What's 420? A New Generation Of Wellness Consumers Is Calling For New Cannabis Branding

What's 420? A New Generation Of Wellness Consumers Is Calling For New Cannabis Branding

The branding of cannabis is important for, at least, three reasons: first, cannabis branding supports the acceptance of cannabis culture that helps reverse the social stigma that weighs on users and growers. At the same time, branding can support the advancement of social equity brands that advocate social and civil rights agendas for minorities.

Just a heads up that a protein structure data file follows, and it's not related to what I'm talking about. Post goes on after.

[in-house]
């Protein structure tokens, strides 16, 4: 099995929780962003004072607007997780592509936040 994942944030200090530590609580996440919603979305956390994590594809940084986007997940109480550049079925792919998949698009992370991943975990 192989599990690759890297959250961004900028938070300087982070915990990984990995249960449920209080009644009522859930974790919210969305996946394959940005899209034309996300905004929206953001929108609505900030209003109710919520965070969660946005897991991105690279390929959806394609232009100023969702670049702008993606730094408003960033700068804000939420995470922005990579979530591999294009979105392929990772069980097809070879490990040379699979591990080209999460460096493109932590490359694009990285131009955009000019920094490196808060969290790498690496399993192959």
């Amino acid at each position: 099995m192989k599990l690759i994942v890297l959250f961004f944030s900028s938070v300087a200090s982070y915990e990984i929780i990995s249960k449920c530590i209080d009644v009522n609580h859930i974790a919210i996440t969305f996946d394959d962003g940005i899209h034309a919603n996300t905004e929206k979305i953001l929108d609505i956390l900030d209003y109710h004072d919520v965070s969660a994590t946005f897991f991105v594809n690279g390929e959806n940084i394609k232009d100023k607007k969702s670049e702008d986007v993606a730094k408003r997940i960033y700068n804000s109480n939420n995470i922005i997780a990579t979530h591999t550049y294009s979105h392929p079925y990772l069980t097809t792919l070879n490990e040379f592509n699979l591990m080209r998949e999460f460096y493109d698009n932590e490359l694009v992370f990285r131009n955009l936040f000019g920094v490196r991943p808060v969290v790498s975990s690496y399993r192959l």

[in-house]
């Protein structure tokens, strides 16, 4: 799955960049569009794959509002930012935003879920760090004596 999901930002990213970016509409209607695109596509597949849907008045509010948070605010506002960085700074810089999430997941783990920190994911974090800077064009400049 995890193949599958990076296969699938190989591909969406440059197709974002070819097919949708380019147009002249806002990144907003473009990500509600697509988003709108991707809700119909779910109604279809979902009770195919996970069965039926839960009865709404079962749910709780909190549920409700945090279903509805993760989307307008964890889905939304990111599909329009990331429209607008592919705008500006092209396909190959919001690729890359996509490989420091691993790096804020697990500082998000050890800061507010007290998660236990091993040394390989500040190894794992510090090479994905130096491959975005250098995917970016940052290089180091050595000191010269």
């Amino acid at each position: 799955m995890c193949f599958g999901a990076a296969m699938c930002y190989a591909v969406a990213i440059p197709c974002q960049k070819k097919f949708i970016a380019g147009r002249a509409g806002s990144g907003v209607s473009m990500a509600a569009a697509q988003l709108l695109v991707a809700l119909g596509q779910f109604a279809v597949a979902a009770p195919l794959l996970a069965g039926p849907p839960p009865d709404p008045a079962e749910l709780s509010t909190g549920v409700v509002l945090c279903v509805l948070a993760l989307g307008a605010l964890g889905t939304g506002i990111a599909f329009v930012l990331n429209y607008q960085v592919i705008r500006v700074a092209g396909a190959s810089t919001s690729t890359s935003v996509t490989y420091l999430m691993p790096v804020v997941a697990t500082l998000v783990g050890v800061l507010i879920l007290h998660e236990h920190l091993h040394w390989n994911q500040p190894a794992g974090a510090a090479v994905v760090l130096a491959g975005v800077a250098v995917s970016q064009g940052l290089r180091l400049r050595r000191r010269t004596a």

Cannabis branding can also act as a proxy for the millions of people with unattended health needs who are interested in finding alternatives to traditional medicines. These could be the folks who have no idea about 420 or what a dab rig is but who have expendable incomes and are ready to embrace the cannabis industry in search of physical and mental wellness.

To find out which formats U.S. cannabis users prefer when focused more on mental wellness, Dig Insights, a tech-enabled insight and strategy consultancy based in Toronto and Upsiide, its proprietary innovation insights platform conducted a consumer survey focused on “wellness cannabis consumers” during the latest Benzinga Cannabis Capital Conference in Chicago this past September.